Bruce Goldstein bravely shares what it is like to live with bipolar disorder in his book, Puppy Chow Is Better Than Prozac – The True Story Of A Man And The Dog Who Saved His Life. It took him eight years to finish this heart-warming and at times heart-wrenching story. He describes lows so bad he thought his cutlery was telling him to kill himself, and highs so manic he spent thousands of dollars on elaborate vacations that took him on helicopter rides over volcanoes. His illness interfered in his work in advertising, so he had to start freelancing. His first love broke up with him because she could no longer deal with his instability; mornings were the hardest for Bruce, and he often needed his mom or sister to encourage him over the phone to get out of bed.
Bruce didn’t just struggle with drastic mood swings, he also had Crohn’s disease; he had to keep Immodium around to prevent problems when he was away from home. The constant diarrhea was reason enough to hate going out; the depression made it even more difficult.
When he was given the diagnosis of bipolar he didn’t want to accept it. He refused medication but willingly attended therapy sessions. Eventually his drastic mood swings frightened him so much he agreed to take lithium and an antidepressant. When he worked with a psychologist and psychiatrist, the psychologist suggested Bruce get a dog. At first Bruce felt he couldn’t take care of the dog because he couldn’t take care of himself, plus he lives in a small apartment in Manhattan. But day after day, things happened that he felt were signs that he was destined to get a dog.
While reading in a park, a lady bug landed on his book and kept walking around the words “animals show us the way.” He saw people wearing t-shirts with a black dog, and while on vacation in the Hamptons, he found himself in a restaurant with an adjacent store with “Black Dog” items, where the t-shirts he was seeing everywhere originates. Then, in a book store, a man tripped and dropped all his items. Bruce helped him pick things up and the man thanked him by giving him a book. The title of that book was Go Dog Go. Bruce finally felt that the universe was trying to tell him to get a dog. He became really excited just thinking about the possibility, he went on a search to find the perfect one. He knew he wanted a black one, but he wasn’t sure which breed. While looking through dog books at a bookstore he found the one he just had to have, a black Labrador Retriever.
Looking for a black lab took him to pet stores and breeders across the tri-state area. Just when he was about to give up, a breeder returned his call; something inside Bruce told him she had his dog. He was so sure, he and a friend drove through a hurricane to get to the puppy before another couple could claim him. Bruce was confident, his car once christened “Toto” could make the journey through the storm to “Dorothy,” the breeder of the puppies. It wasn’t love at first sight, but Bruce was determined and felt somehow they were destined to be together. That is the day Bruce’s life changed for the better; he just wouldn’t realize it right away.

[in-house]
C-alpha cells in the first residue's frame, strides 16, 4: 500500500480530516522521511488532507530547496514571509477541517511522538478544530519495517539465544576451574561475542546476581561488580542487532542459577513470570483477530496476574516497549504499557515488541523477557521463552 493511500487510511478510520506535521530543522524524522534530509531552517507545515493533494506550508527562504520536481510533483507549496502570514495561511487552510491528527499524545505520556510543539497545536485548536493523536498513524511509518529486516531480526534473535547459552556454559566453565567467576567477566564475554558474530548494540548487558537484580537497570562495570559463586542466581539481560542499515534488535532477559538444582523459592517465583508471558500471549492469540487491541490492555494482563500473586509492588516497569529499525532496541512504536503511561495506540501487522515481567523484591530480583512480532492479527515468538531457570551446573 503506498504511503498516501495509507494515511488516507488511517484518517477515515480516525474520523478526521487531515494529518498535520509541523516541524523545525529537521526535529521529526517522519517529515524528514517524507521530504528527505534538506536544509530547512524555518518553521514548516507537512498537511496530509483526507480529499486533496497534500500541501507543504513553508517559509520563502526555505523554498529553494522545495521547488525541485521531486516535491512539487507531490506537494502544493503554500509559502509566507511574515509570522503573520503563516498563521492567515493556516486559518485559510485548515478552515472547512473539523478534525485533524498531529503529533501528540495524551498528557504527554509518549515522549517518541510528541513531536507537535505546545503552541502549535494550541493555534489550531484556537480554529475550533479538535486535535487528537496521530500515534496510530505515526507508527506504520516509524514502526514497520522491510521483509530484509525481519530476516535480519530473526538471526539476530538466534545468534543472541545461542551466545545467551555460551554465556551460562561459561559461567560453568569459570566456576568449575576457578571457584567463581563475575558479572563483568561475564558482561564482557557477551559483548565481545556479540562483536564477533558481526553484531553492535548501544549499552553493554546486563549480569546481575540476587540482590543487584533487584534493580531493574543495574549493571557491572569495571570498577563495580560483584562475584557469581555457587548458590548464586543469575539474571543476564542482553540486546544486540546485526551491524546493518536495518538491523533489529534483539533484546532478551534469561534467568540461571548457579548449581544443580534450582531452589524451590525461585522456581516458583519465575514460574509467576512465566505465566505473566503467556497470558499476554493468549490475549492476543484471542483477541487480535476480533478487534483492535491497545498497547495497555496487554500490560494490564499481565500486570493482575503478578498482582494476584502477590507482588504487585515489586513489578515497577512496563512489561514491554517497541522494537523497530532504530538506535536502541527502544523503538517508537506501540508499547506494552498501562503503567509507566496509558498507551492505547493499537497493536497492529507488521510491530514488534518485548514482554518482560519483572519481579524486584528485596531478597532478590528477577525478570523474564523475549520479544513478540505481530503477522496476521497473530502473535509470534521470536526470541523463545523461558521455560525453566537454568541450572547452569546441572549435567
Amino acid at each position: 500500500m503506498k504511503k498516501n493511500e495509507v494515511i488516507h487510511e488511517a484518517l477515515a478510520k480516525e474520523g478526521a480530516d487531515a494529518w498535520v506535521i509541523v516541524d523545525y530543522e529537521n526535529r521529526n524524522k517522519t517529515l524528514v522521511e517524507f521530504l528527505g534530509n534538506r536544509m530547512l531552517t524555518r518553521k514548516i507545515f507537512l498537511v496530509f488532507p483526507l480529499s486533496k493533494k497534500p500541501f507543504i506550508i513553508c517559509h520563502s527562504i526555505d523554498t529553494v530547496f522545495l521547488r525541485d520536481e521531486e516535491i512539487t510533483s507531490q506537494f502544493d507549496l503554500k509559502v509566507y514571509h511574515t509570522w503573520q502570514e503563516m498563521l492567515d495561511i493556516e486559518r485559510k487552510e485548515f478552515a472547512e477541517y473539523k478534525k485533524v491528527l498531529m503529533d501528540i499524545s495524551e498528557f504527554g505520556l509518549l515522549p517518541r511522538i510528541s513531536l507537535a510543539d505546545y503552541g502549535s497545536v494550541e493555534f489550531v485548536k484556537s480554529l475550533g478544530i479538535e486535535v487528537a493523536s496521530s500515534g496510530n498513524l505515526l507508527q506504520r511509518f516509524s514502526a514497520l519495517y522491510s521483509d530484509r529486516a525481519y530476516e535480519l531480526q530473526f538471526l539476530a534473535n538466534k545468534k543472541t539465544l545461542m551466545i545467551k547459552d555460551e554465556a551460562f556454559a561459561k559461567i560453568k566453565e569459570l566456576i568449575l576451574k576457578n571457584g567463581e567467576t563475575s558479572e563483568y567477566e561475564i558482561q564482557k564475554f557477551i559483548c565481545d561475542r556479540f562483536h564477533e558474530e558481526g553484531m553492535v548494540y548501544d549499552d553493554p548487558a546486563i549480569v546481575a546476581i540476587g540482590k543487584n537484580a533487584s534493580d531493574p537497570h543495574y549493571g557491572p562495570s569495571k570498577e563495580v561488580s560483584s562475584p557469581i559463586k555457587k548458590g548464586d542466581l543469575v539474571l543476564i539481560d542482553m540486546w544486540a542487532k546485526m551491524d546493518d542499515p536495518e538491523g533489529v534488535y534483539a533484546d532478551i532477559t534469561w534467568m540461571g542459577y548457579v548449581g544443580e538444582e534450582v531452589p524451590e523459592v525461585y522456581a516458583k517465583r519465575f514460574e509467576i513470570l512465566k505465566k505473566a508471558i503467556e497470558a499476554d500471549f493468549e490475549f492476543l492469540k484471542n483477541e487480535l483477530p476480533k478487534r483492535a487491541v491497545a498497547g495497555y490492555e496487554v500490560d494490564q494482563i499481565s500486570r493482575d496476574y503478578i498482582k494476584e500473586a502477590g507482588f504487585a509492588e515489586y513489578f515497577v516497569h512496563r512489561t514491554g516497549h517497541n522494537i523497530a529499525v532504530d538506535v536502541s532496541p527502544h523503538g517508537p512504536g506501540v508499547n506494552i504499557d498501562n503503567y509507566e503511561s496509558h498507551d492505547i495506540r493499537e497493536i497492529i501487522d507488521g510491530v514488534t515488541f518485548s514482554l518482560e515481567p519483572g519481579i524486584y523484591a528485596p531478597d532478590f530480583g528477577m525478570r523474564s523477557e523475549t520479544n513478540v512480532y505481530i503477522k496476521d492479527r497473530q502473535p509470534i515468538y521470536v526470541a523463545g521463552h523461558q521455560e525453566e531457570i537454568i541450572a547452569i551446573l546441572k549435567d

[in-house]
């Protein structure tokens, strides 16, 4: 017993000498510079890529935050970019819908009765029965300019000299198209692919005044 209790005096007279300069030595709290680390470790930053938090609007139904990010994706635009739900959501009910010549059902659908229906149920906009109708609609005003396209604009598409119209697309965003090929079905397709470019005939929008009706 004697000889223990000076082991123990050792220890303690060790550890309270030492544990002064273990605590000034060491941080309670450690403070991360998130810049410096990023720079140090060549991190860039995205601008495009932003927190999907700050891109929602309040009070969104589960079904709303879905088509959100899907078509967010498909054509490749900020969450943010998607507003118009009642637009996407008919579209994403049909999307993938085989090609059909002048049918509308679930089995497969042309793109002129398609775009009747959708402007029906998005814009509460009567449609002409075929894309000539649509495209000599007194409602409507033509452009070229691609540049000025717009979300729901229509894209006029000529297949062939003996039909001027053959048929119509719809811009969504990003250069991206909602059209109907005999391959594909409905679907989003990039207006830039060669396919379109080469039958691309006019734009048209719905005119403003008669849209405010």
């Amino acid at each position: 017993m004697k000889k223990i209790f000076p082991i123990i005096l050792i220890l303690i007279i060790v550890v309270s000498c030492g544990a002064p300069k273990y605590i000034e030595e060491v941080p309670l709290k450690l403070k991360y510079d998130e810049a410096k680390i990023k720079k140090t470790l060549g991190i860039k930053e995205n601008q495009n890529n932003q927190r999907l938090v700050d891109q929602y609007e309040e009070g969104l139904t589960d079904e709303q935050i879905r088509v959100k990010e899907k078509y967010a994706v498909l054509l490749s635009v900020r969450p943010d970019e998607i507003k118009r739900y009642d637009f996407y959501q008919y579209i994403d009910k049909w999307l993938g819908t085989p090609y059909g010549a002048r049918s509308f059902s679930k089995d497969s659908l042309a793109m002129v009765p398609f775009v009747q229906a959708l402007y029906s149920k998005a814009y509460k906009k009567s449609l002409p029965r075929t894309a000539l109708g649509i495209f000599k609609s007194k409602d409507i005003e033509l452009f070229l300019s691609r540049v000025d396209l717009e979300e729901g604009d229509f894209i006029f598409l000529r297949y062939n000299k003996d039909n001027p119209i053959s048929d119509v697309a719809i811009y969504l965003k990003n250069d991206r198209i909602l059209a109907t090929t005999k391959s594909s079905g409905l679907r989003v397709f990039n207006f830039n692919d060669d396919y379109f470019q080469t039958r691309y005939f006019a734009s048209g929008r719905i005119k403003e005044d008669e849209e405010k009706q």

Instantly Bruce noticed that his puppy was a magnet for people. He hated socializing with strangers, yet he couldn’t avoid it when he was walking his puppy. To his surprise, he started to really enjoy the interactions with strangers and began to look forward to them. Bruce found people to be very supportive when he told them he wasn’t getting much sleep because the puppy was barking and whining all night, and they assured him once the puppy adjusted to his new surroundings he would calm down. After a few days of feeling awkward about not having a name for his puppy Bruce finally named him Ozzy, after the rock singer Ozzy Osborne, who is also known as “The Prince Of Darkness.” After all Bruce had been through he felt it was appropriate to name his dog after “The Prince Of Darkness”
I laughed out loud the first time Bruce gave Ozzy a bath. Ozzy got away and ran all over the house rubbing his wet body on the furniture, leaving hair and water everywhere, Bruce almost fell on wet linoleum while trying to catch the elusive puppy. Bruce wrote in such humorous detail it was like I was watching it happen.
The book is delicately sprinkled with beautiful photos of Ozzy, from puppy to full grown dog, a dog who brought life back into the dark existence of the author. Life still isn’t perfect, but with Ozzy by his side, Bruce gets through the rough spots; he even started dating again and eventually met his wife Brooke. Ozzy is 11 years old and Bruce knows he will have to say goodbye to him one day, but for now he is cherishing their time together.